Andō, Hiroshige, Artist. Zoushigaya Fujimi Chaya. Japan: Tsutaya Kichiz". Photograph. Retrieved from the Library of Congress,

Kyoto: March

A few light flakes of snow
Fall in the feeble sun;
Birds sing in the cold,
A warbler by the wall. The plum
Buds tight and chill soon bloom.
The moon begins first
Fourth, a faint slice west
At nightfall. Jupiter half-way
High at the end of night-
Meditation. The dove cry
Twangs like a bow.
At dawn Mt. Hiei dusted white
On top; in the clear air
Folds of all the gullied green
Hills around the town are sharp,
Breath stings. Beneath the roofs
Of frosty houses
Lovers part, from tangle warm
Of gentle bodies under quilt
And crack the icy water to the face
And wake and feed the children
And grandchildren that they love.

Snyder,Gary.“Kyoto: March by Gary Snyder.” Poetry Foundation, Poetry Foundation,


a forsythia
dons a yellow rain slicker
rain giggles and runs

Thursday, March 14, 2019

Listening to Poems About Climate

Poetry Friday, you've arrived. Thank you. It's been a long are welcome respite.

Harris & Ewing, photographer. Joseph Burton Kincer, Principal Meteorologist, Chief of Division of climate and crop weather. [or 1939] Photograph. Retrieved
from the Library of Congress

Heidi, at My Juicy Little Universe has invited us to address today's school strikes around the world in protest of climate change. There is much to learn about today's events...starting with Greta Thunberg of Sweden ( @GretaThunberg ).

I'm watching with interest. Truth be told, I'm scared to death of actually being IN a protest. I have opinions to be sure. But, the act of getting out in the mix of a protest crowd is not anything I've done. These young people are teaching. I am learning. 

I looked for the perfect poem to share for today. I'm not sure there is ONE perfect poem. However, I stumbled upon twenty astoundingly beautiful poems here:

The best part? Each poem is read by a British actor....all one needs is a set of earbuds. The text of each poem is provided so you can read along if you wish. And, you can download the poems to a device.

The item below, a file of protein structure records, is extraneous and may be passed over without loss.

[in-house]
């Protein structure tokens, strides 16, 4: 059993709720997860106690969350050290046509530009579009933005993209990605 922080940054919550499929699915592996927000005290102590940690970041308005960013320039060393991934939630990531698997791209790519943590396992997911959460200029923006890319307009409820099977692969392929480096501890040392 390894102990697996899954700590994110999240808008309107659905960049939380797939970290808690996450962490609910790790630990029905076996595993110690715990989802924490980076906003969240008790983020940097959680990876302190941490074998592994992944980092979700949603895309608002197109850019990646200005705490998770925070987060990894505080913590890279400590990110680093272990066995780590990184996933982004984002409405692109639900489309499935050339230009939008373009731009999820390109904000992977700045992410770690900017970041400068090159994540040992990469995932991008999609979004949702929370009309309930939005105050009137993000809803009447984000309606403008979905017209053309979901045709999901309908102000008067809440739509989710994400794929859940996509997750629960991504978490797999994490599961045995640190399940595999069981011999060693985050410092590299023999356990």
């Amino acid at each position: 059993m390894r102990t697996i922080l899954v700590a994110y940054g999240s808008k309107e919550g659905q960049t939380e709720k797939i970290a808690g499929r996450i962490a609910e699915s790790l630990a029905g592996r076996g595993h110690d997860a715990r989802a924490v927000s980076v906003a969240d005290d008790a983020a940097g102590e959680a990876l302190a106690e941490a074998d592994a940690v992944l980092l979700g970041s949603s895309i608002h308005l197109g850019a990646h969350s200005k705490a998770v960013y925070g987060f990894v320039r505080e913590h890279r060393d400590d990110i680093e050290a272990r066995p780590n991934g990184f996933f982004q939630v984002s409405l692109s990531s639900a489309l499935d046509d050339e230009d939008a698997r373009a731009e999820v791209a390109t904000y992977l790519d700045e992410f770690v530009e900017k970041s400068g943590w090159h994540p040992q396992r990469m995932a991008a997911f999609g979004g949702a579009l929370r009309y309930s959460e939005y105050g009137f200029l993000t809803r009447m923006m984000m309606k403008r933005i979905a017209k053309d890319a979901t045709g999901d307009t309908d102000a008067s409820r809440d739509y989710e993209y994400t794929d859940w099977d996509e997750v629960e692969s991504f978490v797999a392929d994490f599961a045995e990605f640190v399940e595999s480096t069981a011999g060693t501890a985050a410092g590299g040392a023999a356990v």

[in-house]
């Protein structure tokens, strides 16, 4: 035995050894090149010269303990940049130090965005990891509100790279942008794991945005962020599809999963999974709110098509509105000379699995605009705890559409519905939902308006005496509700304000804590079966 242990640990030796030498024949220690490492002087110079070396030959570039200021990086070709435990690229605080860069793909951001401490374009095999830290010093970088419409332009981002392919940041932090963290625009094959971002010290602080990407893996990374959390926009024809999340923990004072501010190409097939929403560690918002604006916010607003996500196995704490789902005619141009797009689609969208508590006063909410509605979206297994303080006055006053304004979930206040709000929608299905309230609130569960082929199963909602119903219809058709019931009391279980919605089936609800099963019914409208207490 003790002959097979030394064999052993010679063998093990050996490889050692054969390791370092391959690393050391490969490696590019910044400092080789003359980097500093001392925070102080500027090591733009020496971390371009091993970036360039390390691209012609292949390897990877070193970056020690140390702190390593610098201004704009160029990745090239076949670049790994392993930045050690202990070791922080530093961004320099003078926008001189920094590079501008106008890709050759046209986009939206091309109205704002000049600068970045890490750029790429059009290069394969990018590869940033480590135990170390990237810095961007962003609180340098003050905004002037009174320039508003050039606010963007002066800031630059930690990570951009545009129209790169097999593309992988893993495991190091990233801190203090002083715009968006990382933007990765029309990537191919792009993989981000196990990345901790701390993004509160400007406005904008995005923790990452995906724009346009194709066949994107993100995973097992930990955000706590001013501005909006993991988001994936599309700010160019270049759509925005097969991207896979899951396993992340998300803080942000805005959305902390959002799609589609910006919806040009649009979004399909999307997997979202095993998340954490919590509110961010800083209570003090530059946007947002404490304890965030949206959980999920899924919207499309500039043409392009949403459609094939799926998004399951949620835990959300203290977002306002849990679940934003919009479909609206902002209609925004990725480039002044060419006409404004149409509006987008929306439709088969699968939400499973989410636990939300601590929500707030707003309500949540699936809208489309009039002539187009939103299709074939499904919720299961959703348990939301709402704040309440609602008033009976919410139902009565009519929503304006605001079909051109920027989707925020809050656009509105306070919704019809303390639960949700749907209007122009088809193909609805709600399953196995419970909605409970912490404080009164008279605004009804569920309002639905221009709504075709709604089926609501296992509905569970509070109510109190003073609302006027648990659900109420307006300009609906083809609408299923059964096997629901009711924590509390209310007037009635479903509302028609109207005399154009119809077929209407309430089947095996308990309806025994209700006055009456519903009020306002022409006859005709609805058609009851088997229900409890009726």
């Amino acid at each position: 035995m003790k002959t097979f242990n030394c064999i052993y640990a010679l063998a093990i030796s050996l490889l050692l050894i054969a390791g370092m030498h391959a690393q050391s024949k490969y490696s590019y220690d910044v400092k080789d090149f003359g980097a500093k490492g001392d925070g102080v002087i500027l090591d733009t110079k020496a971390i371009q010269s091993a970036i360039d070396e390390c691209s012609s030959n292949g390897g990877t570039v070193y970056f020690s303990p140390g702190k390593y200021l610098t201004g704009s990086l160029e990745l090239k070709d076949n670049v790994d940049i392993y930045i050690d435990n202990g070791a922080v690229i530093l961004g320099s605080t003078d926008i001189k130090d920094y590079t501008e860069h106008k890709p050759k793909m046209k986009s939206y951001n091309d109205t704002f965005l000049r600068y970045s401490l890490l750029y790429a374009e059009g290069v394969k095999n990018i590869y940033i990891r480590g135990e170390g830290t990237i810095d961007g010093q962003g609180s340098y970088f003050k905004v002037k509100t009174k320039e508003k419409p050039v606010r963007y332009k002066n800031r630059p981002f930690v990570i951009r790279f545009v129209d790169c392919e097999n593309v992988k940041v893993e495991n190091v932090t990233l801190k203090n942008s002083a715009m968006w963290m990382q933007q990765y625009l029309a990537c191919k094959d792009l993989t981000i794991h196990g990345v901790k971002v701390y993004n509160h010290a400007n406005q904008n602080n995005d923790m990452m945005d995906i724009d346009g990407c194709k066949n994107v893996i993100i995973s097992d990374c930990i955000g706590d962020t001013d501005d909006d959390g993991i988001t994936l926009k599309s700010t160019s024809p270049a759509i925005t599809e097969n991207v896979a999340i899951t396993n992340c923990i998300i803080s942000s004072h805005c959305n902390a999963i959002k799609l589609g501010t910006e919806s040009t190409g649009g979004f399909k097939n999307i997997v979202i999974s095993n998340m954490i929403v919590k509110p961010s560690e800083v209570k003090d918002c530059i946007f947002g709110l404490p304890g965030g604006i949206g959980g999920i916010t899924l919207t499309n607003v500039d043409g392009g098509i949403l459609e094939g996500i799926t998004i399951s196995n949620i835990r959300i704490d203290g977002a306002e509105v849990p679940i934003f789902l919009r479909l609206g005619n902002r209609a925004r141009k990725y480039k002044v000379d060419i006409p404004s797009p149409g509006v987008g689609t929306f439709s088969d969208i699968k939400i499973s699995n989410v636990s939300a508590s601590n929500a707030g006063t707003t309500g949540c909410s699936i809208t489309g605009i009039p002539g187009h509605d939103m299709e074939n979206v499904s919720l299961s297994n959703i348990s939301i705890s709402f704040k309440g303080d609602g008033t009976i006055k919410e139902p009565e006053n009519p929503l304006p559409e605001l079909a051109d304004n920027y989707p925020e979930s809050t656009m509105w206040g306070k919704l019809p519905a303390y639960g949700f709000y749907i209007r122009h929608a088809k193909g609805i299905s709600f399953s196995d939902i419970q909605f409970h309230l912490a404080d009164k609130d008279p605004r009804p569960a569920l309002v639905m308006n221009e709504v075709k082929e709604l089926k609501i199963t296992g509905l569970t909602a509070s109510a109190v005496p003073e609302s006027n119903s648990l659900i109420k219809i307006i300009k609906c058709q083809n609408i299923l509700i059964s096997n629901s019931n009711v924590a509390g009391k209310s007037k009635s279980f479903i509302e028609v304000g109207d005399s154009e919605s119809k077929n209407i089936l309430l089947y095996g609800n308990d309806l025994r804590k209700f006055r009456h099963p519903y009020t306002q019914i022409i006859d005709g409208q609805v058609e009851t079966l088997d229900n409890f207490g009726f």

by, Michael by Jeremy Irons

Wind-wounded, lopsided now
Our mighty beech has lost an arm.
Sammy the demolition man
(Who flattened the poet’s house
In Ashley Avenue, its roof
Crashing into that homestead,
Then all the floors, poetry
And conversation collapsing)
Slices the sawdusty tons,
Wooden manhole-covers,
An imagined underground.
Beneath a leafy canopy
The poet, on my seventieth,
Gazed up through cathedral
Branches at constellations.
Where is he now? Together
We are counting tree-rings.

Thursday, March 7, 2019

International Women's Day

Happy Poetry Friday!

This week, I am answering a call from our round-up host, Catherine at Reading to the Core, who asked us to write something related to International Women's Day.

I've never celebrated this day. I had to look it up.  How could I have missed it? I do love this year's theme


The theme points to the goal of gender balance in our world.

I have two short items today.

First a skinny inspired by Mao Zedong's often repeated quote, Women hold up half the sky.

Women hold up half the sky
half the sky, women hold
(c) Linda Mitchell 2019


Some branches of my family tree


Huldah the prophetess said, “ because you humbled yourself...tore
your clothes and wept before Me...I truly have heard you,”
2 Chronicles 34: 24-27

Huldah 1843-1910

windswept hilly land
farm without grace…or reward
soil for thistle

family bible
a hand-scratched name my only
connection to you

granddaughters live in your dreams
poetry foretold

II. Resolved, that the women of this nation in 1876, have greater cause for discontent, rebellion and revolution than the men of 1776. -Susan B. Anthony, Seneca Falls, NY

Huldah's daughter, Mary 1876

born one hundred years
after her nation’s first cries
American girl

molasses cookies
milk fresh in the tin bucket
a farm girl’s fancies

widow and mother
sweat and tears provide her salt
bitter seasoning

married fresh anew
father for growing daughter
boy’s birth a blessing

III. The work of today  is the history of tomorrow,
       and we are its makers. -Juliette Lowe 1916

Mary's daughter, Mabel 1900

my beautiful one
one thousand stars shine for you
night sighs with envy

missing a father
does not diminish your drive
teacher’s diploma

bringing up brother
makes step-father happy
all rise with this sun

Da’s rosary beads
religion and ritual
the only true faith

no beau no marriage
for Mabel…an auntie
for generations

(c) Linda Mitchell